By now everyone must know the deal: if 75 per cent of people who download the monthly installments of Stephen King’s ‘new’ online novel, The Plant, pay for it, he’ll keep on churning it out. Addressing visitors to his website as ‘my friends’, he urges them to ‘Remember: Pay and the story rolls. Steal and the story folds. No stealing from the blind newsboy!’ Since the man’s sight is rapidly failing him, the last sentence has its own macabre twist – ‘vintage King’, as the pundits might say. Cynics might reply that King is in fact banking on only, say, 60 per cent of his readers forking out. He wrote the first three episodes back in the early 1980s (he nonchalantly makes a virtue out of the epistolary story being ‘set ... before e-mail ... when even the fax was a fringe technology’). As long as fewer than three quarters of readers cough up, he’ll have effortlessly, even wordlessly fulfilled his promise to his fans that they’d have something new this summer – he took a sabbatical following a nasty road accident – while earning at least a few dollars, one per honest reader per pre-prepared episode. Money for old rope, to buy King more time.

Those less famous than King who fancy getting published online can apply to, a new website launched at the Hay-on-Wye festival in May. It goes live some time this month. Laurence Middleton Jones, the company’s managing director, believes he is in a position to find ‘tomorrow’s writers today’, while at the same time describing electronic publishing as a ‘refreshing step into the past’. Now there’s an arresting paradox, although it makes you wonder whether the discovery of many of today’s writers might not have been better left till tomorrow. Middleton Jones ‘explained’ that ‘Tristram Shandy, written today, would have little chance of finding a publisher. e.publishing’ – note the chic typography – ‘gives the opportunity to promote a wider range of styles including experimental works.’ It’s hard to imagine authordirect producing a more ‘experimental’ novel than Mark Danielewski’s House of Leaves (Anchor, £13), published on paper to great acclaim on both sides of the Atlantic. Bret Easton Ellis has said that ‘it renders most other fiction meaningless. One can imagine Pynchon and Ballard and Stephen King and David Foster Wallace bowing at Mark Danielewski’s feet, choking with astonishment, surprise, laughter and awe. I feel privileged to be among its first readers. Will I ever recover?’ House of leaves has at least three narrative strands, with at least as many fonts, text running in at least as many directions and footnotes to footnotes to footnotes that make the Dunciad look clean. It weighs in at around eight hundred pages, and the helplessly sceptical might think Easton Ellis’s exorbitant praise was given in exchange for not having read the book from beginning to end, if that’s the right direction to read it in. Experimental or otherwise, authordirect promise to publish ‘literature’, which means ‘fiction, poetry and plays’ – the last of which are, I suppose, to be performed by virtual actors in cyberspace.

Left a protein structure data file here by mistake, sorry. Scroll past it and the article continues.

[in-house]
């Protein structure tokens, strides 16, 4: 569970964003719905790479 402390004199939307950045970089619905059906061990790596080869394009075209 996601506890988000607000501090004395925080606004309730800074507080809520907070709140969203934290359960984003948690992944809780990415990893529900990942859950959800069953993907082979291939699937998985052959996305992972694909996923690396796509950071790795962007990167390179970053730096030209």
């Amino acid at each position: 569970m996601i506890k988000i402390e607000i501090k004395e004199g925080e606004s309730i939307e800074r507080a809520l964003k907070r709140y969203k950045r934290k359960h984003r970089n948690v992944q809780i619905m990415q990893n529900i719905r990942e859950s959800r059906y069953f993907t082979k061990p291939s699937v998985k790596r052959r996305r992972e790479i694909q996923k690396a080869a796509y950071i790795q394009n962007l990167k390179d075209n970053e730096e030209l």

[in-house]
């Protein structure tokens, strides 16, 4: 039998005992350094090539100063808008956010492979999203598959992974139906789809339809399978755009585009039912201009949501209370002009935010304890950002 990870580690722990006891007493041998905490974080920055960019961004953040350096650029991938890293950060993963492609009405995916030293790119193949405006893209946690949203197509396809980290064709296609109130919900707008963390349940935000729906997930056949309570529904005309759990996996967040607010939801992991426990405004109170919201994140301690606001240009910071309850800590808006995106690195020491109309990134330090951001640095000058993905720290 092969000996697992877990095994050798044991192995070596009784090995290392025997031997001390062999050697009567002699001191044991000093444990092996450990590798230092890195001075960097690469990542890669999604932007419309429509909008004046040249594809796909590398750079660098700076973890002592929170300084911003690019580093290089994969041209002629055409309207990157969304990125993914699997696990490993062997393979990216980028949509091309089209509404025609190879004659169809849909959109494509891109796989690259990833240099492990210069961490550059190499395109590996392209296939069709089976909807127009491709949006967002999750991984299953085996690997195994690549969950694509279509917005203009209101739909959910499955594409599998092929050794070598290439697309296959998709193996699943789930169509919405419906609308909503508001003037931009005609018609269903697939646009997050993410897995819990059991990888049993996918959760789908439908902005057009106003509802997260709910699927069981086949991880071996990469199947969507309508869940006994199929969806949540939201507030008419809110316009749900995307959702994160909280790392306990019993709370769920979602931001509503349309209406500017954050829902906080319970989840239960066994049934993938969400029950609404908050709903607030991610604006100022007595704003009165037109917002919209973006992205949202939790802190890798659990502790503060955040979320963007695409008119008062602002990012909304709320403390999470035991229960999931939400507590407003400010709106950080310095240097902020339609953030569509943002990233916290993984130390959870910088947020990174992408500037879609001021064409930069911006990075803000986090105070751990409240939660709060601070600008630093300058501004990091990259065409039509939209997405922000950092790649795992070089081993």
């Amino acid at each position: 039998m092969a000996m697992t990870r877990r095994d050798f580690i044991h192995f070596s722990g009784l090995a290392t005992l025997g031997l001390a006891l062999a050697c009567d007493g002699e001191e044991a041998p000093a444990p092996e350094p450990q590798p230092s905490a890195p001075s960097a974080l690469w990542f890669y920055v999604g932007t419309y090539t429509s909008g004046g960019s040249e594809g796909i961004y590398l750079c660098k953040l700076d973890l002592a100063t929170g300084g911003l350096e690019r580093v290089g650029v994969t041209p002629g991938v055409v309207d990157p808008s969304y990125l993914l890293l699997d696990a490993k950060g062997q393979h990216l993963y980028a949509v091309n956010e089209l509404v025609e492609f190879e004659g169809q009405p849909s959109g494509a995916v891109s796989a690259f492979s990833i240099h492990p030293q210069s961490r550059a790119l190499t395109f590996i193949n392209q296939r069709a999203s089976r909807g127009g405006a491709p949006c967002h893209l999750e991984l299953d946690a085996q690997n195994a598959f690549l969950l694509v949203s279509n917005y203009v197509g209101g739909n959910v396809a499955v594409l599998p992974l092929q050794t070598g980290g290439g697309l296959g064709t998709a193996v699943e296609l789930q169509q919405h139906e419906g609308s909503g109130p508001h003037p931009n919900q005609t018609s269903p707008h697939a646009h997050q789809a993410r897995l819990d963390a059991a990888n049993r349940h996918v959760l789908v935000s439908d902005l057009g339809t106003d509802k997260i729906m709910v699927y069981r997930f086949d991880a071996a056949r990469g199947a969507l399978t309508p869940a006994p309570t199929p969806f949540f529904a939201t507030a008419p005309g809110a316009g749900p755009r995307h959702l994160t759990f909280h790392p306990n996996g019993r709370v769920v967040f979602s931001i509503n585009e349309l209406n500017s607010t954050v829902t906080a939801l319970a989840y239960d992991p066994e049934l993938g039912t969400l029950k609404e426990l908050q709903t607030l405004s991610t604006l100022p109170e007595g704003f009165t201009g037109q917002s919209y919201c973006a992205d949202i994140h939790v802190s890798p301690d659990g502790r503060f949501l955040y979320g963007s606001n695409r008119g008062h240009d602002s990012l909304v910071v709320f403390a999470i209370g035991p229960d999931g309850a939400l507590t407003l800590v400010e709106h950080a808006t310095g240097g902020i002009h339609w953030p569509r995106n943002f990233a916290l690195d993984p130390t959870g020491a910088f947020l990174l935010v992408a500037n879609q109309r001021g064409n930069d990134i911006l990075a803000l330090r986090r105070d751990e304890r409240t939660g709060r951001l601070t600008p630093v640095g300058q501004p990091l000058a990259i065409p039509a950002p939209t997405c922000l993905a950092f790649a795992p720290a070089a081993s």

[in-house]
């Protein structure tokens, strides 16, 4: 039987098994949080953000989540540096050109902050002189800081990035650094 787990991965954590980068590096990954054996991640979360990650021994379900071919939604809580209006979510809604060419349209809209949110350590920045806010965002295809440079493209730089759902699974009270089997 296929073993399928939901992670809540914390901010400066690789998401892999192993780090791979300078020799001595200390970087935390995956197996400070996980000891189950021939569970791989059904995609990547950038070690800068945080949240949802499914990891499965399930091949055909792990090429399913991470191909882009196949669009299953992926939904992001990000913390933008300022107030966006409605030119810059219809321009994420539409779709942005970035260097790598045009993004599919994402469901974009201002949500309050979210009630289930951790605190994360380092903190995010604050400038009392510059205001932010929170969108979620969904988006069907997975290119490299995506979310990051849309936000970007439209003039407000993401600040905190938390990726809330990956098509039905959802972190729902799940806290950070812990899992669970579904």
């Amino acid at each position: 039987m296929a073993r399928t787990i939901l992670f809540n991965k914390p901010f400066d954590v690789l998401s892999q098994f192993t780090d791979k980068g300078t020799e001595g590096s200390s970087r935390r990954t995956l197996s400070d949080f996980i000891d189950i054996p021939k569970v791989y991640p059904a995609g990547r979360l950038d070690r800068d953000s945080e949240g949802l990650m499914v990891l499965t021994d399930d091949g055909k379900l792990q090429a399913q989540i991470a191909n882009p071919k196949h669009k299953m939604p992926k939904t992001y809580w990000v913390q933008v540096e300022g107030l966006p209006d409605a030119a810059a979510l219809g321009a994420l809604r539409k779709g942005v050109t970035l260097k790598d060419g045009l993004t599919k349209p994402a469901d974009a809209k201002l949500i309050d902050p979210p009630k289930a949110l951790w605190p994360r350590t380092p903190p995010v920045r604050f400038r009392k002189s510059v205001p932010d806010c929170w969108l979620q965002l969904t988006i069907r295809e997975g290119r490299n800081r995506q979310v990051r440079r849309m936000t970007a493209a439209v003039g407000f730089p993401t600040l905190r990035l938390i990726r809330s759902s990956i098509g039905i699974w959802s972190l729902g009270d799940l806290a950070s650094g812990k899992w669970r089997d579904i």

There are two obvious reasons to publish a work of fiction: you think it has some literary value, or you think it will make money. A decent publisher should have a list which between all its titles manages to fulfil both criteria; some remarkable novels fulfil both on their own. Most contemporary fiction, on the other hand, is no good and doesn’t sell much either, but unless you’re clairvoyant it’s worth publishing a bunch of new writers each year to spread your bets. It’s pointless, however, to publish something simply because it’s been written, though a lot of debut novelists would appear to disagree. Which is where the Internet comes in so handy: anyone who feels compelled to write a novel can also ‘publish’ it themselves on the Web. Just so long as they don’t expect everyone else to read it. authordirect claim they’ll also ‘enable many more writers to earn a living from their work’, but if anyone makes serious money by writing e.fiction I’ll eat my modem.

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